As the members of Congress continue to avoid doing what is necessary to prevent the U.S. from defaulting on payment of the national debt, I suggest the following. Prioritize a list of who should get paid, beginning with the soldiers serving our country and those who are truly needy among us. Last on the list should be members of Congress, who, since they are not doing their jobs, do not deserve to be paid.
Rotten food bank
Something is rotten at the Good Shepherd Food-Bank, and it isn’t the just the expired produce.
As the pastor of Faith Baptist Church in Millinocket I have known and worked with Pastor Herschel Hafford of I Care Ministries for almost seven years. During this time I have had all kinds of people come to our church looking for food or other assistance: Christians and non-Christians, married couples and unmarried couples, homosexuals and heterosexuals, people addicted to drugs and alcohol and people who were not.
In seven years not a single person I referred to ICM has ever come back with any complaint about being evangelized, asked to attend a worship service or not receiving food because of their beliefs or lifestyle.
Because of the good work that Herschel does, neither my church nor any other church in Millinocket has a food pantry open to the public. Instead, we all refer people to ICM and support their efforts in any way we can.
Our church and others have given funds to ICM to help with their food purchases. We have also worked jointly with ICM and pooled resources to meet other kinds of needs. Again, no one whom we have assisted together has ever complained or even mentioned being pressured or required to attend religious services.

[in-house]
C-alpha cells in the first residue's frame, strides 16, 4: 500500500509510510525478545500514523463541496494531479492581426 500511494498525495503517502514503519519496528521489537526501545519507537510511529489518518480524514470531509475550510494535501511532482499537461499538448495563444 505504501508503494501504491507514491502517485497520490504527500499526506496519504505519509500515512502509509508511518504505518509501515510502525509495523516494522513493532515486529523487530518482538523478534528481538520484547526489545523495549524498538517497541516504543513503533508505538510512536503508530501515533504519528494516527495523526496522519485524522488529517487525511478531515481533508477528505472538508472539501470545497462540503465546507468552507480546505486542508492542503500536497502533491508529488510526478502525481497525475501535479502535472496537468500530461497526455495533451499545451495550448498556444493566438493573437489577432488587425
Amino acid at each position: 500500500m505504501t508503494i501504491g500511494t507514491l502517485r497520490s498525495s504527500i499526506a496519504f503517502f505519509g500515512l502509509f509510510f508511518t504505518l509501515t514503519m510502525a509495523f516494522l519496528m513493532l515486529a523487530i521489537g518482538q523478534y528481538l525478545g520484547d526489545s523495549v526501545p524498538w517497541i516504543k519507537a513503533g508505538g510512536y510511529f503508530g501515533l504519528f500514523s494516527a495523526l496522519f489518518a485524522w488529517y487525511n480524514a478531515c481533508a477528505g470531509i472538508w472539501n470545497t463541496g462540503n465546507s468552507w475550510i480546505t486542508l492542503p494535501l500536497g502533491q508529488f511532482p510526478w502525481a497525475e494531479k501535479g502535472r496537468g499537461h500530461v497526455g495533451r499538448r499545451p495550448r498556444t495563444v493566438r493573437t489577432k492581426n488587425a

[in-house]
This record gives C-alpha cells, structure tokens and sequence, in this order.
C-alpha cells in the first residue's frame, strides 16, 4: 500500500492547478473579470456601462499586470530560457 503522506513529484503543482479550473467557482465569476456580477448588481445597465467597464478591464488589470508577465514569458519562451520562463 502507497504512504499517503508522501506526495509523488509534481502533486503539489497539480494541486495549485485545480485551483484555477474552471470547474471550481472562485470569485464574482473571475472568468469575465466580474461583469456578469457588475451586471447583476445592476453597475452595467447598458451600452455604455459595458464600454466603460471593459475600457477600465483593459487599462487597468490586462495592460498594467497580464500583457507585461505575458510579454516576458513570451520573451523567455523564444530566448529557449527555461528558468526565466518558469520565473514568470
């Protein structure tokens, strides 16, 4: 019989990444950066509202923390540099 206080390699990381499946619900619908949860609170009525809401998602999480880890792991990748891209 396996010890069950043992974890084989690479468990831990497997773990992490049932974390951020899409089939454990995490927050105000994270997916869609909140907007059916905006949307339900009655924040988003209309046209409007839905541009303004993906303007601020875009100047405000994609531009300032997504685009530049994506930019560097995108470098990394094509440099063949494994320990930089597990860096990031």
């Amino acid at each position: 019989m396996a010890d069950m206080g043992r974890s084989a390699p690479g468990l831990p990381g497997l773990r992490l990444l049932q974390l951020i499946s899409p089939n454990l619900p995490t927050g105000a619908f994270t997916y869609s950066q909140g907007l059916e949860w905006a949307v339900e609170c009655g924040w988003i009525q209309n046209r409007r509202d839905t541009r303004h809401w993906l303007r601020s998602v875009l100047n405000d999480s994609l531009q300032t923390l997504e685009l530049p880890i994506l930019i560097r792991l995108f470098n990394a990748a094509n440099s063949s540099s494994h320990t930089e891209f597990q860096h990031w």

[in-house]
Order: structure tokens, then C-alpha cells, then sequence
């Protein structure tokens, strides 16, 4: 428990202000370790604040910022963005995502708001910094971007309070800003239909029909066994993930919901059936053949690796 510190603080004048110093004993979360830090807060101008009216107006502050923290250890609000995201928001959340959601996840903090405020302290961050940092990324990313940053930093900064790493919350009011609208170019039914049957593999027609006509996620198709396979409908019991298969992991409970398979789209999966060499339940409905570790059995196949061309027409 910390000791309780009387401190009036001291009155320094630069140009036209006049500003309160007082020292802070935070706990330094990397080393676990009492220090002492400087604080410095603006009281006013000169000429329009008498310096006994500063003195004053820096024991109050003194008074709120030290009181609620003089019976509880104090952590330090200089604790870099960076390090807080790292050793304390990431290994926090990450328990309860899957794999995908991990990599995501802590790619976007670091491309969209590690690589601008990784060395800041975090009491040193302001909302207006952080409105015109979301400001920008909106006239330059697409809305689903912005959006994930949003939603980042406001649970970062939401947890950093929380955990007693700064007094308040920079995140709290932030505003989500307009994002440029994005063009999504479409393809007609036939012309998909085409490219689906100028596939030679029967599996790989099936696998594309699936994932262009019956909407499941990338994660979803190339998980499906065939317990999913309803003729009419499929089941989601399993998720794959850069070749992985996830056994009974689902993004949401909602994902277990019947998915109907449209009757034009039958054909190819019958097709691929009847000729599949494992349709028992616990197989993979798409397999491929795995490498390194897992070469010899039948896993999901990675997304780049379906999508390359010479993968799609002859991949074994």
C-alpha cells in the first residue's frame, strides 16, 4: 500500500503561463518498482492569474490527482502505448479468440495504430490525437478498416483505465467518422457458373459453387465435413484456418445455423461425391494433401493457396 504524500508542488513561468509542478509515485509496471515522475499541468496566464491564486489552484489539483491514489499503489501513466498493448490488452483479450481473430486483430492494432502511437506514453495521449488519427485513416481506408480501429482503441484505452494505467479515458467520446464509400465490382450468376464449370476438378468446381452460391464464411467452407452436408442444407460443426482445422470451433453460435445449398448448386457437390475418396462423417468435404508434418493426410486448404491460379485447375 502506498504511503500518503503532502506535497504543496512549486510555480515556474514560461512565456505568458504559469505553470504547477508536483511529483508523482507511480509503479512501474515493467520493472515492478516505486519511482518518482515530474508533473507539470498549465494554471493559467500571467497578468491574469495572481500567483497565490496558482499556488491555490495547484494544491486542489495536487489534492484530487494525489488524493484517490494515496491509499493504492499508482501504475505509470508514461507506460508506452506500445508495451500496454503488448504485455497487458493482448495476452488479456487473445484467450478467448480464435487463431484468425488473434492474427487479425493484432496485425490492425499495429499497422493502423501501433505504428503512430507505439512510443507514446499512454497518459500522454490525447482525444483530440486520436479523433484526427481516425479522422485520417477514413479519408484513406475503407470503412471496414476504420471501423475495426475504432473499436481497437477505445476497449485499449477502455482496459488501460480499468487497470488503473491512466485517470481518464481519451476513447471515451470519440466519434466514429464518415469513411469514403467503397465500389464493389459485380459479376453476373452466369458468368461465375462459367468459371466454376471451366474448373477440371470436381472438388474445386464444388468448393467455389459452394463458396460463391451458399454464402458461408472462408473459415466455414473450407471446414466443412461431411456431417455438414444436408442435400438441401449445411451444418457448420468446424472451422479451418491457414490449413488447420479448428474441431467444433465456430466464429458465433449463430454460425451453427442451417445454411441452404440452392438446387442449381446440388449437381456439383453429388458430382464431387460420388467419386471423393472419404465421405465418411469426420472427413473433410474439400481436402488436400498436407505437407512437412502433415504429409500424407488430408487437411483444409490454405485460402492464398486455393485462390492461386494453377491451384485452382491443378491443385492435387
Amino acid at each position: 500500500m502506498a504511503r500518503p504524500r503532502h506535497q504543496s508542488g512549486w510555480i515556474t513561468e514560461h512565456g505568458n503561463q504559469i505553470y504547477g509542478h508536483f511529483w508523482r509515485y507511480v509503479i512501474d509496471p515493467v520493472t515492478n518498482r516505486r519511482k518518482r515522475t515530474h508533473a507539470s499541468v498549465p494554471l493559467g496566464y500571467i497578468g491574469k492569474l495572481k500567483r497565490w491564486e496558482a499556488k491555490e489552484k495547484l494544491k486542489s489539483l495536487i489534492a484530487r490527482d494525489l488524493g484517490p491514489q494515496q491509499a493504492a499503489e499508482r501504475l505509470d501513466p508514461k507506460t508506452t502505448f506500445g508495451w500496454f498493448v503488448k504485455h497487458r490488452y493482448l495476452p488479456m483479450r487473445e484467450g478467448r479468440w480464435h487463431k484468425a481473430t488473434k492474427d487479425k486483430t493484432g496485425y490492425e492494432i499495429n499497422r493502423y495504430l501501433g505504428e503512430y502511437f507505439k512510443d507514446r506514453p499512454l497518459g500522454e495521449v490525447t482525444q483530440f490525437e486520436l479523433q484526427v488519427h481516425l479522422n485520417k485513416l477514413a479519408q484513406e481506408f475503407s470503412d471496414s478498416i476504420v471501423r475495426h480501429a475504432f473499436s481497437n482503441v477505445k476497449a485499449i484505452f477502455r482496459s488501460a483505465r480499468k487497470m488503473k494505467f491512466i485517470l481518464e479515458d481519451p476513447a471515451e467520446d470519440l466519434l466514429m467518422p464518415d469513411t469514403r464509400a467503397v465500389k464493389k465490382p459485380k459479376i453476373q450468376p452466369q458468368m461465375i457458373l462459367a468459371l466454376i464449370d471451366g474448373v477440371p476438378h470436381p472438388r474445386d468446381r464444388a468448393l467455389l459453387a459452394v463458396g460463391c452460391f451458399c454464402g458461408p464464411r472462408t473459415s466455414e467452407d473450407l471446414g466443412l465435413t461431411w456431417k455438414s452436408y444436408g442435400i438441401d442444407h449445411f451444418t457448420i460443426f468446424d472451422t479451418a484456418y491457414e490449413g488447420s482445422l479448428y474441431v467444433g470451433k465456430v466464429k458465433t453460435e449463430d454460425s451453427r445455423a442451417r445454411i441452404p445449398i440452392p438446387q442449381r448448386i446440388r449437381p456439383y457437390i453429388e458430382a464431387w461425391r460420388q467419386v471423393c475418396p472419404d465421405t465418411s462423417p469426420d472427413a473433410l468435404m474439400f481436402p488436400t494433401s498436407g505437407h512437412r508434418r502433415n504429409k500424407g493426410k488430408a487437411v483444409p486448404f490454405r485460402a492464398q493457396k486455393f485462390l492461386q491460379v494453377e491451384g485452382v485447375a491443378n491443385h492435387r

Based on what I have seen and know about Herschel Hafford and I Care Ministries, I don’t believe for a minute his relationship with Good Shepherd Food-Bank was terminated for the reasons given.
Pastor, Faith Baptist Church
Ban gay babies?
Just stop. I don’t understand why the right-wing Republicans push their Christian views on everyone. What happened to separation between church and state?
If they don’t believe in same-sex marriage and believe that homosexuality is a sin, they should be telling straight people to stop having gay babies!
When people believe in hard work and dedication behind them, large footprints will always follow.
That is just a small token that Sister Mary Norberta will be known for by keeping St. Joseph Healthcare for what it is today. At a time when other institutions are swimming in red ink, I have reason to believe St. Joe is not.
We all must give credit where credit is due. Best wishes to Sister Norberta for a long happy retirement.
Fox tells truth
A letter Friday claiming that Fox News spreads lies is the latest bogus attack on that news organization.
The subject, forbidding mention of God during services at the Houston National Cemetery, is a real issue that has been ignored by most so-called news agencies.